Mobile Power Challenges Are Real, but Solutions Abound

Carl Weinschenk

Last week, I blogged about the introduction of low power Atom processors by Intel. The new family -- which initially is aimed at mobile Internet devices (MIDs) but clearly is part of the company's overall road map -- is an important step in reducing power consumption on mobile devices.


The amount of juice a device consumes is a looming problem: The increasing demand for power threatens to outstrip the devices' ability to provide it. Luckily, there are multiple responses -- some quite innovative -- to the challenge. More efficient processors, such as Atom, is one. Another is better power management on devices. A third response is more careful operator use. Fourth-- and perhaps the most promising -- is more potent power sources.


More power can be provided by better batteries, nascent fuel cell technology or a combination of the two. This interesting CNET piece is based on an interview with Peng Lim, the president and CEO of MTI Micro. The story says that the company's methanol fuel cells are instantaneously rechargeable, though it doesn't compare the run time of a fuel cell to the type of lithium ion battery commonly used in mobile devices. The sense is, however, that it is greater and growing.


He says that during 2008, MTI will gear up manufacturing capacity and offer products next year. The story describes how the technology, which seems greener than batteries, works. Indications are that the initial products will be aimed at professional-level cameras and cell phones.


MTI, of course, is far from the only company researching power cells. Last week, Antig Technology received certification for its H2PowerChip Stack from Underwriters Laboratories. The company said it will unveil its line of method fuel cells at a trade show in Germany later this month and that it is working with companies who expect to release products based on the technology this year.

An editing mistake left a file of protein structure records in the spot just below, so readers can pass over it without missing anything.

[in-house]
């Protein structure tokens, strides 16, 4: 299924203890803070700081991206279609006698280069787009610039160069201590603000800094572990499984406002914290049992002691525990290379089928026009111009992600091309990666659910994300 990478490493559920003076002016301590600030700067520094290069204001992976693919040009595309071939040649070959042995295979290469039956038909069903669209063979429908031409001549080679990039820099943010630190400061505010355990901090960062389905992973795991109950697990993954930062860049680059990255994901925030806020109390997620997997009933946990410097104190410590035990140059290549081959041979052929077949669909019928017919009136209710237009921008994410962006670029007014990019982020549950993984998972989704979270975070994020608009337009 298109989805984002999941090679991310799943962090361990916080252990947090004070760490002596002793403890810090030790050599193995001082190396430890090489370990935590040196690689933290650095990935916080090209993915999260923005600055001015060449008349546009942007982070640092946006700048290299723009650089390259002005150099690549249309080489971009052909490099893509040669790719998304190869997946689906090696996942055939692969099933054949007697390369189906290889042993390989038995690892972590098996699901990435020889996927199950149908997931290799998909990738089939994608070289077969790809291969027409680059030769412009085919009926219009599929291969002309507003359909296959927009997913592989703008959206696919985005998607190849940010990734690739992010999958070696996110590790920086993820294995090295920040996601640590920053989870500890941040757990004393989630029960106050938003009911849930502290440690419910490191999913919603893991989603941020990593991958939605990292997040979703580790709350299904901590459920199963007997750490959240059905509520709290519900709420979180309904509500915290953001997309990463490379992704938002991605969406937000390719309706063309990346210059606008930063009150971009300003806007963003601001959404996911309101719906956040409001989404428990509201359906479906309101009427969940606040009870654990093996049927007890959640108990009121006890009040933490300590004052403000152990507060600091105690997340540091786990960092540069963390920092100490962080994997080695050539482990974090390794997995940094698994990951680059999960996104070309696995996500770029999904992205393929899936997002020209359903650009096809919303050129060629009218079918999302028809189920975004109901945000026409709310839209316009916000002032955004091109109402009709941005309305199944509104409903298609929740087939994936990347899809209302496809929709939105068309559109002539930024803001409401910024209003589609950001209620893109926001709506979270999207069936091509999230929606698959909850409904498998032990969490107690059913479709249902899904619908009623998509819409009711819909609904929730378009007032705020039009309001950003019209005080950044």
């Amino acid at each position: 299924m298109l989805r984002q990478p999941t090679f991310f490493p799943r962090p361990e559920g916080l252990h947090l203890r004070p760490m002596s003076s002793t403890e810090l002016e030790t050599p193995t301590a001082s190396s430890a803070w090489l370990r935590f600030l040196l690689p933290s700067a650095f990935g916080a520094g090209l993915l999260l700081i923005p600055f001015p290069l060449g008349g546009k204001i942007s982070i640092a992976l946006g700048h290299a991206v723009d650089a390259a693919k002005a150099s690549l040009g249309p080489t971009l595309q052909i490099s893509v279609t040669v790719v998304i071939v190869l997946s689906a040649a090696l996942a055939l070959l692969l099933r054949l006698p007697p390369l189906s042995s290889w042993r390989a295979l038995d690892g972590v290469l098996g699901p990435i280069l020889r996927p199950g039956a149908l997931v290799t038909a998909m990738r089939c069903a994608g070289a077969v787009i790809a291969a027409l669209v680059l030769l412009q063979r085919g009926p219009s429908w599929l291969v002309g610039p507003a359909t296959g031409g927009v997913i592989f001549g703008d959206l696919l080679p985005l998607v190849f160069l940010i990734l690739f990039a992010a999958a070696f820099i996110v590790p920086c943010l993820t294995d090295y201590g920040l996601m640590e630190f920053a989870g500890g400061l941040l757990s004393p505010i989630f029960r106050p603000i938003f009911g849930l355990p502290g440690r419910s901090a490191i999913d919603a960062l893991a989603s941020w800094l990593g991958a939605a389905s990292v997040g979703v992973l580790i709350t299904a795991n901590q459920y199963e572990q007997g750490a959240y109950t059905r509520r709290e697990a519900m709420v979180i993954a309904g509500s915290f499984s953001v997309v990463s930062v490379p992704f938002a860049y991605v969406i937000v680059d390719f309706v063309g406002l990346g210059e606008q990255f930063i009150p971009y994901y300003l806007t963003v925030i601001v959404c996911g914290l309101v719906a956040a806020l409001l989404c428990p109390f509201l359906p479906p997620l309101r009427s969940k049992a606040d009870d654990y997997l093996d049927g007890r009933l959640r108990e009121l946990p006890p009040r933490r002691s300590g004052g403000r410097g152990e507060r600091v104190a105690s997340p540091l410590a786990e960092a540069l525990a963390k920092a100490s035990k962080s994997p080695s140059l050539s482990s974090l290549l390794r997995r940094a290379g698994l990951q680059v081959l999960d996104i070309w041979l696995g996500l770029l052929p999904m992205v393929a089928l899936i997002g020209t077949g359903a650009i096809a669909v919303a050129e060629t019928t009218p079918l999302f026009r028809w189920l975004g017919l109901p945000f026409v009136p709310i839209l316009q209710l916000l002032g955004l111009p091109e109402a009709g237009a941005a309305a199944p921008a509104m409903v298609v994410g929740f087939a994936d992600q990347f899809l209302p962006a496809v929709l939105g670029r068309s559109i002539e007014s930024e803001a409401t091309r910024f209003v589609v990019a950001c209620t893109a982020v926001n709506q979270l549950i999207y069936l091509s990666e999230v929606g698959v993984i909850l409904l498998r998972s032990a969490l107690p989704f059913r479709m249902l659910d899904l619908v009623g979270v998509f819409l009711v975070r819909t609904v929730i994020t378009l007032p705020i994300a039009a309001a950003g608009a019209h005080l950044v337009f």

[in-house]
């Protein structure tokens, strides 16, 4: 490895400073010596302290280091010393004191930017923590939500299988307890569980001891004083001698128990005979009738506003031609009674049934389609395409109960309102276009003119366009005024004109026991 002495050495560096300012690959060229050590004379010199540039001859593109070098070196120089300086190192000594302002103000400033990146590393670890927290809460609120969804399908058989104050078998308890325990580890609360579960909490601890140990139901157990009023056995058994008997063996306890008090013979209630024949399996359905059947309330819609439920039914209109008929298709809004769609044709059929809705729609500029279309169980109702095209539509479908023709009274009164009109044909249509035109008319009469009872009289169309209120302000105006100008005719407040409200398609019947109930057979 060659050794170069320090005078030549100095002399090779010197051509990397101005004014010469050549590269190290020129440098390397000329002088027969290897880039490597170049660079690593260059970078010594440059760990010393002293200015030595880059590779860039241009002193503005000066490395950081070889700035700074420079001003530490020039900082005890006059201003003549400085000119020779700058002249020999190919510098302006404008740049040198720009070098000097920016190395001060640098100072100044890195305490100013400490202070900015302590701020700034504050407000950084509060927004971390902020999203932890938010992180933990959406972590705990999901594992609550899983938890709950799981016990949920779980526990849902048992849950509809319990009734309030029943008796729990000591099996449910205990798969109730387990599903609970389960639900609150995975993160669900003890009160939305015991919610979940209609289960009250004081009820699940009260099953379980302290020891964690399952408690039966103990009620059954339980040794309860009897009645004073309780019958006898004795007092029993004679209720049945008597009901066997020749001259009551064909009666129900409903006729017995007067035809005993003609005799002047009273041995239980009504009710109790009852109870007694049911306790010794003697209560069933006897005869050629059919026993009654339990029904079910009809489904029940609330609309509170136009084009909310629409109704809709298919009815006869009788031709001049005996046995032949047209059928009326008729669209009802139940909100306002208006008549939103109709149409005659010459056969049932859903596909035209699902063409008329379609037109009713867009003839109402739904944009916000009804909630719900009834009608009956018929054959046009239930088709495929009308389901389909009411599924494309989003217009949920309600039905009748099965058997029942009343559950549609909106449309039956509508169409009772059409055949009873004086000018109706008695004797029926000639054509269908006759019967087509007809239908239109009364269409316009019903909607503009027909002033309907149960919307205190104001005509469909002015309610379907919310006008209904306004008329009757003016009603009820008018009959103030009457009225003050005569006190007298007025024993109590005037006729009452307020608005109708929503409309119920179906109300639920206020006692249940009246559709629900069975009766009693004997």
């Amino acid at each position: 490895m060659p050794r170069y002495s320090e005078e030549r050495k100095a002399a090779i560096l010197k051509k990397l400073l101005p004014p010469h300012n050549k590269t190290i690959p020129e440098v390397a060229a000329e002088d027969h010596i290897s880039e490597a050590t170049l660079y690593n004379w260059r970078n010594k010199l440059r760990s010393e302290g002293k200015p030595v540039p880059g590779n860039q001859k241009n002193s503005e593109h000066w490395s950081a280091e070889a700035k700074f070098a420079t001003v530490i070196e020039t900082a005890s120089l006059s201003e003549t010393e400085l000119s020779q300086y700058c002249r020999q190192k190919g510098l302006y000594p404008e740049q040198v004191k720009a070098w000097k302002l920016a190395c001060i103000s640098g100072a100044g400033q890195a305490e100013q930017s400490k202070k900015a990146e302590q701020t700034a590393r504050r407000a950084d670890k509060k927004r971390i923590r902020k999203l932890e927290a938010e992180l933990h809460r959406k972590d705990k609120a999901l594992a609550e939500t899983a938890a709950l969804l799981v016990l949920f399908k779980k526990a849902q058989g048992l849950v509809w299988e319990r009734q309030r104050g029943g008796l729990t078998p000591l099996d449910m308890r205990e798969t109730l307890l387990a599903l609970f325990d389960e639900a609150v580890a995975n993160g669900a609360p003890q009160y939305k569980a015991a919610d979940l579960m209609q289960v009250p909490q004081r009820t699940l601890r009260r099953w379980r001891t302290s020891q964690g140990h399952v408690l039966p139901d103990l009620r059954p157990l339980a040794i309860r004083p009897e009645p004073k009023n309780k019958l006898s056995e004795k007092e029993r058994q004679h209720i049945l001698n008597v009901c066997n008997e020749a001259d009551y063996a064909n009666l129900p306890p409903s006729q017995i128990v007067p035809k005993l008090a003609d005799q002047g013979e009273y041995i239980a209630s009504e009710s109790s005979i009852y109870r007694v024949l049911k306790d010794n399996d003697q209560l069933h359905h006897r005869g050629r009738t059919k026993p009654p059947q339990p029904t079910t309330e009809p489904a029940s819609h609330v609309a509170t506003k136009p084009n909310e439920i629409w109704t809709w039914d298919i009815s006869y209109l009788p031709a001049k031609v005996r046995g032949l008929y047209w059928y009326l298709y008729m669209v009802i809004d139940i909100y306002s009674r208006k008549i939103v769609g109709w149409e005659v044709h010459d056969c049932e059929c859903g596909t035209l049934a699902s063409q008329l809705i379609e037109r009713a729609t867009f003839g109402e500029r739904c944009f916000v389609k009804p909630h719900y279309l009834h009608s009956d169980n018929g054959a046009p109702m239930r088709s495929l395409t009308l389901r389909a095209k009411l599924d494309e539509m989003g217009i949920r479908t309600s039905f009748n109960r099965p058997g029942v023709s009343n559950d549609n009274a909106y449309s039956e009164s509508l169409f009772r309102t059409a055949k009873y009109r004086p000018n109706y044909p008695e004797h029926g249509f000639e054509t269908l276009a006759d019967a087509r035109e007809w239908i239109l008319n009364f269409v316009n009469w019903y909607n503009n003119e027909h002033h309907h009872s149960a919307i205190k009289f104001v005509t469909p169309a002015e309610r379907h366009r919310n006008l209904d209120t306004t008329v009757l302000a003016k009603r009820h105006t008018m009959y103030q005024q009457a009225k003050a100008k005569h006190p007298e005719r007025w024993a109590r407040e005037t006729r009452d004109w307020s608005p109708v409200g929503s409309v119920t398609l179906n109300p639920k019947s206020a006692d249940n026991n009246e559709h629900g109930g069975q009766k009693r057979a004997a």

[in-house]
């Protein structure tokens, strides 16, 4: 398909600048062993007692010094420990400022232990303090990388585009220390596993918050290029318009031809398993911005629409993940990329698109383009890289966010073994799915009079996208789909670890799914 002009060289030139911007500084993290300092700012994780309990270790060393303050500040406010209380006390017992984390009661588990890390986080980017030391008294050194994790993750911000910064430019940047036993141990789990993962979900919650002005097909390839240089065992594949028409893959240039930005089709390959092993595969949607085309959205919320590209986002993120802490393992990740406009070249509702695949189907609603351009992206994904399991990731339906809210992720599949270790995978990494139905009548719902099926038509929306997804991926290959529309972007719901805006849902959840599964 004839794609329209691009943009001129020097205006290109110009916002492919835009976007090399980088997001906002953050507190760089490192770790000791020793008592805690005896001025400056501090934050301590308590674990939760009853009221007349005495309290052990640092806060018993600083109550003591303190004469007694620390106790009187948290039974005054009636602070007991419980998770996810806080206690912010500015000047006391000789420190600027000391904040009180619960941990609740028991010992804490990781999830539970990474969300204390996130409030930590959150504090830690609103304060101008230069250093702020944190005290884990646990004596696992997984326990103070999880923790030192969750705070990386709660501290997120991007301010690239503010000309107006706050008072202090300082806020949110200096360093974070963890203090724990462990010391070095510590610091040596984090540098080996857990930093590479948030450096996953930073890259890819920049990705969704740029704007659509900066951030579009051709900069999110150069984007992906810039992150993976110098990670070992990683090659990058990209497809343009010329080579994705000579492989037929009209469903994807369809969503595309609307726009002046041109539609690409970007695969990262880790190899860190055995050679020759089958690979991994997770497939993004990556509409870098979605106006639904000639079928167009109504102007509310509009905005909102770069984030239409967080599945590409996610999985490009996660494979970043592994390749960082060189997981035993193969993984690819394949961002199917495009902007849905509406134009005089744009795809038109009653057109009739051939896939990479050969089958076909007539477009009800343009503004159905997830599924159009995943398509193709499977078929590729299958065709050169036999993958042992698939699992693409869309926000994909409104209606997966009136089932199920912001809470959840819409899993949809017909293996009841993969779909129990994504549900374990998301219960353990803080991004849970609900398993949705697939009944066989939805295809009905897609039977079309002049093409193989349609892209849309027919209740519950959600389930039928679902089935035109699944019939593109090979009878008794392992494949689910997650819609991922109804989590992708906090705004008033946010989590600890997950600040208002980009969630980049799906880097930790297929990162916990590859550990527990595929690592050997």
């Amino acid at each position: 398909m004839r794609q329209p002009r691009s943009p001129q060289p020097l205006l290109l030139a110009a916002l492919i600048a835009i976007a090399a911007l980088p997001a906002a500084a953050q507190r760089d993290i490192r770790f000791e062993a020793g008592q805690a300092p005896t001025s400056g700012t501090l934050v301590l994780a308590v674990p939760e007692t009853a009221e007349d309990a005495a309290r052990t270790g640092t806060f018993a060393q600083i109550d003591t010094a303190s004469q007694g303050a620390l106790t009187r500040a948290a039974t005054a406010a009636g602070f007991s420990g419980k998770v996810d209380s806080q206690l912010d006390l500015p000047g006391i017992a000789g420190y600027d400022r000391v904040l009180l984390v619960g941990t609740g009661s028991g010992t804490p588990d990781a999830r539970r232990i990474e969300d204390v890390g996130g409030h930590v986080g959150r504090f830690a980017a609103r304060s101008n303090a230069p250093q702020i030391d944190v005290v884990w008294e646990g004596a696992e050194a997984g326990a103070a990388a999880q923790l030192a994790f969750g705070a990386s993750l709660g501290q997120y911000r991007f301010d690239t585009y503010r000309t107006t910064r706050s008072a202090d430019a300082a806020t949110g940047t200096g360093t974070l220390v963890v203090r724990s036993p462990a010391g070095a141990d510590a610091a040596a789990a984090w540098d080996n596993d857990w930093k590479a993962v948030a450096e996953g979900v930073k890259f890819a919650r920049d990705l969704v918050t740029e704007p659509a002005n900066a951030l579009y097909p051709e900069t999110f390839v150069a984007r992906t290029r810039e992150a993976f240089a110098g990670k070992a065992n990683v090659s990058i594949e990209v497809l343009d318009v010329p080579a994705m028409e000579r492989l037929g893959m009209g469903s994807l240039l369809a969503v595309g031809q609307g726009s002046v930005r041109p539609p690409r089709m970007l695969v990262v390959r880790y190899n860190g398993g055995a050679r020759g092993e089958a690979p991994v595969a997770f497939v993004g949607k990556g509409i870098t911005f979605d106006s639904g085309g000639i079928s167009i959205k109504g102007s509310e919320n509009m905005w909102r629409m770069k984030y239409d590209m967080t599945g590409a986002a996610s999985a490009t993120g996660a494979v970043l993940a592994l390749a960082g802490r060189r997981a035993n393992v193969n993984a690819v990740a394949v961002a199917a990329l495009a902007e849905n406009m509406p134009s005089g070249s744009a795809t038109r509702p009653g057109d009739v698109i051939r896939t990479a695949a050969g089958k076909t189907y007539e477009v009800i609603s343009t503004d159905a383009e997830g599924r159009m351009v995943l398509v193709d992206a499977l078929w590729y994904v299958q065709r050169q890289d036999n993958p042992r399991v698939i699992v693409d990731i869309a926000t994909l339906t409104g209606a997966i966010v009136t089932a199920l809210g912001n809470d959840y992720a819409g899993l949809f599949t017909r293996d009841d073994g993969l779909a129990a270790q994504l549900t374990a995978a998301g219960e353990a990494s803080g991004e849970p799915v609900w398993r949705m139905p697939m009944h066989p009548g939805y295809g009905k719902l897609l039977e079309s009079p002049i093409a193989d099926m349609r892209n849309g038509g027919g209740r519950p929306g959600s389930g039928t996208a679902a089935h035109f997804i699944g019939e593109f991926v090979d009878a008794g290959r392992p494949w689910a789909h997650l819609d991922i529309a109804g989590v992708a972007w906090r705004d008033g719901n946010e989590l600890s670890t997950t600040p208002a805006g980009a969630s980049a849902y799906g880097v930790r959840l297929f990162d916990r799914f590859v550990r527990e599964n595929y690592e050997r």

Indeed, the great interest in this market is clearly shown in this listing of companies that are expected to attend a conference focusing on small fuel cells for commercial and military applications. The promo says that more than 100 companies are set to attend the meeting, which is set for Atlanta from April 30 to May 2. There will be a pre-conference symposium on creating synergies between lithium ion batteries and fuel cells.


There isn't too much meat in this Drexel University press release that details research being done by Professor Yossef Eladb, but it is worth a look for two reasons. The first is that it offers an accessible description of how direct methanol fuel cells work. The idea is to mix fuel and air to create electricity, heat and water. The release also says that a fuel cell operating at 20 percent capacity doubles the power density of lithium-ion batteries. The fact is intriguing and worth noting. It would be helpful, however, if the release offered context such as the current state of the art in fuel cell efficiency -- is the 20 percent capacity the norm? -- and described the difficulties involved in improving that efficiency.


Adequately powering portable devices is a major challenge, simply because failure will have severe ramifications for the entire mobile sector. The good news -- and there seems to be plenty of it -- is that an army of researchers is attacking the problem from a number of directions. This suggests that adequate solutions will be found.

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